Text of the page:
It's curious that so much of pastoral care is connected to cancer, yet there was no such diagnosis in Jesus' day so there are no biblical stories of healing or support.

Have you seen The Big C? Have you dealt with cancer yourself, or with a loved one? What spiritual resources have you drawn upon?

Monday, July 23, 2012

Call me Grandpa

Recently we were beaming over some of the best photographs we have ever seen. Granted they were a bit grainy. And they were in black in white. We didn't care at all because they are the ultrasound shots of our first grandchild!

Two months ago our son Isaac phoned to say that he and his wife Rebekah are expecting a child next January. This has been an excruciating eight weeks or so because the grandparents and one great-grandparent were the only ones to know for a while, then siblings and a few others. It has driven me crazy to be sworn to secrecy until they got through the crucial first trimester. Several times I almost let the news slip with other family members, friends, co-workers. And did I ever want to "spill the beans."

We are both thrilled and in fact I think I am more excited than when we realized Ruth was pregnant with Ike thirty years ago. Don't get me wrong, he was planned and I was a happy guy. But what did I know about being a dad, and what if I was lousy at it? Didn't this make me grown up and responsible in a way that was a bigger challenge than anything I had done before?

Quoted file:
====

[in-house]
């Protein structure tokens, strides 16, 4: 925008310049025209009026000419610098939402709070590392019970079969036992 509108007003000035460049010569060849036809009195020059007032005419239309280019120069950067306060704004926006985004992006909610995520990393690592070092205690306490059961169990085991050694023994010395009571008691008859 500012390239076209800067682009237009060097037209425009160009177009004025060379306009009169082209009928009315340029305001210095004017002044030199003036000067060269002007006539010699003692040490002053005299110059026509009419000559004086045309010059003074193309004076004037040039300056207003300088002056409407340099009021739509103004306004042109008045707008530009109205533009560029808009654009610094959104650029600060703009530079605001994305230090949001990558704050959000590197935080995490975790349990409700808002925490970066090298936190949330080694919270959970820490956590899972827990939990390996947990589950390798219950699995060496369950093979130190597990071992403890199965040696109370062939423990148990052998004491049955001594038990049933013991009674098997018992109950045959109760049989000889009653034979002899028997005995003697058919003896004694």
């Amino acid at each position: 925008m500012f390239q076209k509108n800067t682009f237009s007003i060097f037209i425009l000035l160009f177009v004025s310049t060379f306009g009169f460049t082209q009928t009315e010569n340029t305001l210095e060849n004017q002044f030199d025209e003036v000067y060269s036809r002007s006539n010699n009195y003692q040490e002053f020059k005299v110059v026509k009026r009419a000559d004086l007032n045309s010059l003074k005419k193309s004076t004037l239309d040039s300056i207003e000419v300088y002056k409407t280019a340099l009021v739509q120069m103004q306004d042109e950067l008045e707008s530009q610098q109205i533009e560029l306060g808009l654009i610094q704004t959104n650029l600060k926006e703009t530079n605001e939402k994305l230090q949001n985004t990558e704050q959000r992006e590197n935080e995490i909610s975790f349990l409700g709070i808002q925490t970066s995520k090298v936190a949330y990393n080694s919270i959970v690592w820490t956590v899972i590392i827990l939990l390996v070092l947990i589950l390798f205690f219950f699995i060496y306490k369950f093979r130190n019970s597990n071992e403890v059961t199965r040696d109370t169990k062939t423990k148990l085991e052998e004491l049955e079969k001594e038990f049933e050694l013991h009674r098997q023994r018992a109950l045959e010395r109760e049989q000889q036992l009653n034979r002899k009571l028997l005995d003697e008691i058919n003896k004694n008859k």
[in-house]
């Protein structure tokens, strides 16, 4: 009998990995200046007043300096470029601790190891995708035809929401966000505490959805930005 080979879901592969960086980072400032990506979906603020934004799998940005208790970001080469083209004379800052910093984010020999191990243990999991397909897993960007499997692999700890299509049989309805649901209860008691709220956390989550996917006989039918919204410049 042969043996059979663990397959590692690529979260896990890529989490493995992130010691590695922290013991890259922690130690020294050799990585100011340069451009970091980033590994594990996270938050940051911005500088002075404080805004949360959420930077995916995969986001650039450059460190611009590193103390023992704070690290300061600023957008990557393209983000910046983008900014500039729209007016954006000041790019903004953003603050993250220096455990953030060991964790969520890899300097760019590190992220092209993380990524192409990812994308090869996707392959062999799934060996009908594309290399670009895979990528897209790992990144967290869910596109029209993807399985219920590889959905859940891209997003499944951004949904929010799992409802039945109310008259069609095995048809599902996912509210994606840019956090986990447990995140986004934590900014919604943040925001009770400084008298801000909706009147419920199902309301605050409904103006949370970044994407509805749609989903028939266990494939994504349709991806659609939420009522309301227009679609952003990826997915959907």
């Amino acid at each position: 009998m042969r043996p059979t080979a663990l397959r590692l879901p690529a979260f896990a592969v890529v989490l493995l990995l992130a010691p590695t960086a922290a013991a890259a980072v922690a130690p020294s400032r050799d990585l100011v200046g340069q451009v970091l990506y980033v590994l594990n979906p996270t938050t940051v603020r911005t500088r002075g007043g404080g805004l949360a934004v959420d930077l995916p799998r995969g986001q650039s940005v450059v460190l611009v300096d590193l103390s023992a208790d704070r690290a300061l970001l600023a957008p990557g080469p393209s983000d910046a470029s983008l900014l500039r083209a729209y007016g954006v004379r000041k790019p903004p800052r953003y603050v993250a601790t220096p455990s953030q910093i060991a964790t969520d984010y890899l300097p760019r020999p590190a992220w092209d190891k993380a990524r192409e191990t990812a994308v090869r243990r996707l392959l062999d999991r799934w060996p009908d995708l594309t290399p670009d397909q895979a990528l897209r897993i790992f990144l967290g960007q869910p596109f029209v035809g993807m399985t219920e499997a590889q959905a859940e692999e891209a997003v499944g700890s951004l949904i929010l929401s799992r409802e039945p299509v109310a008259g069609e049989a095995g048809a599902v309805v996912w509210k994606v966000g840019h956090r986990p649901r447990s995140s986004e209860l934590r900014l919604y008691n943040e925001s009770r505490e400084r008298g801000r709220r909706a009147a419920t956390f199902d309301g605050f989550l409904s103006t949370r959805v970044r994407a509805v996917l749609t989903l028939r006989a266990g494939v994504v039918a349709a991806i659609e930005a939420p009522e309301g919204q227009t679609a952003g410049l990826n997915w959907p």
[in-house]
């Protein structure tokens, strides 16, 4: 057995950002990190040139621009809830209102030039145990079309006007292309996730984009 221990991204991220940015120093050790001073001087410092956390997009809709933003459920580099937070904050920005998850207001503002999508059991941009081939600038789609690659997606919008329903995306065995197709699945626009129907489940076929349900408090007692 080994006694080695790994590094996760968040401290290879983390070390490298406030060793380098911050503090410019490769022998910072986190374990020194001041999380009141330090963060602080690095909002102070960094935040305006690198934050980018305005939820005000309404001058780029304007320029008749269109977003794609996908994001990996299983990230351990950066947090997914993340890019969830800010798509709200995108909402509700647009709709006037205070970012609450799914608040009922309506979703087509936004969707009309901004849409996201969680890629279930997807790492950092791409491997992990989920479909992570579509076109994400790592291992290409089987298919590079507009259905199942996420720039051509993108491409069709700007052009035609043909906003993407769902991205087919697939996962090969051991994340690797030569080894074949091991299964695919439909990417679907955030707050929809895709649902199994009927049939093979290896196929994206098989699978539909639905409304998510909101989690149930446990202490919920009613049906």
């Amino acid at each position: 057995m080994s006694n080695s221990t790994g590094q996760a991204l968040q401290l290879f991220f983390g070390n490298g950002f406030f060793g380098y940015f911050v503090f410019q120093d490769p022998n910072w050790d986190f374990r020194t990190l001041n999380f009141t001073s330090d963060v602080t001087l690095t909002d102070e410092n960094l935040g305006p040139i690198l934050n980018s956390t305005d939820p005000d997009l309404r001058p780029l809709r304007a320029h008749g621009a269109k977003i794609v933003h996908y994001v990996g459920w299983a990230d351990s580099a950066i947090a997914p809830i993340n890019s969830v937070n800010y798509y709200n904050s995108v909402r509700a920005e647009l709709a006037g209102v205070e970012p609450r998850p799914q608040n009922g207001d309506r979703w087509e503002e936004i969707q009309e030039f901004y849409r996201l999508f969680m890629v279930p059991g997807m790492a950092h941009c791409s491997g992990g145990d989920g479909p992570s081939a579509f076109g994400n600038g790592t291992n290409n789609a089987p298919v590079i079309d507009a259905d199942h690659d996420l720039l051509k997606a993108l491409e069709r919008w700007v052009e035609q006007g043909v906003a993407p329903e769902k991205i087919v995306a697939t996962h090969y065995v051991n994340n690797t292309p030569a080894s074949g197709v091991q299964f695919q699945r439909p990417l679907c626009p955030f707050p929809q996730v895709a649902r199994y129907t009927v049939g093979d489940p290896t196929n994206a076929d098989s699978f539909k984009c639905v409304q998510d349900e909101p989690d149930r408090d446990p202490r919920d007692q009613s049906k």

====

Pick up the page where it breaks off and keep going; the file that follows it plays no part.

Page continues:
As a prospective grandfather I can trust that these two will be terrific parents and I can savour a very different role. As a minister I have celebrated with so many happy grandparents who turn into delightfully sappy, bragging fools when their grandkids come along. Now it's my turn!

We are now open for business for congrats and comments.

Saturday, July 21, 2012

Rumour Has It

All of these words whispered in my ear
Tell a story that I cannot bear to hear
Just 'cause I said it, it don't mean that I meant it
People say crazy things
Just 'cause I said it, don't mean that I meant it
Just 'cause you heard it.

These are lyrics from a song by the marvelous British singer Adele.   She can make rumour and gossip sound great but most of us were brought up to believe that both are destructive, in part because scripture says so. We may have been the subject of rumour, innuendo, and gossip and know painful it can be. It is very much a part of cyberbullying, not to mention old-fashioned schoolyard bullying.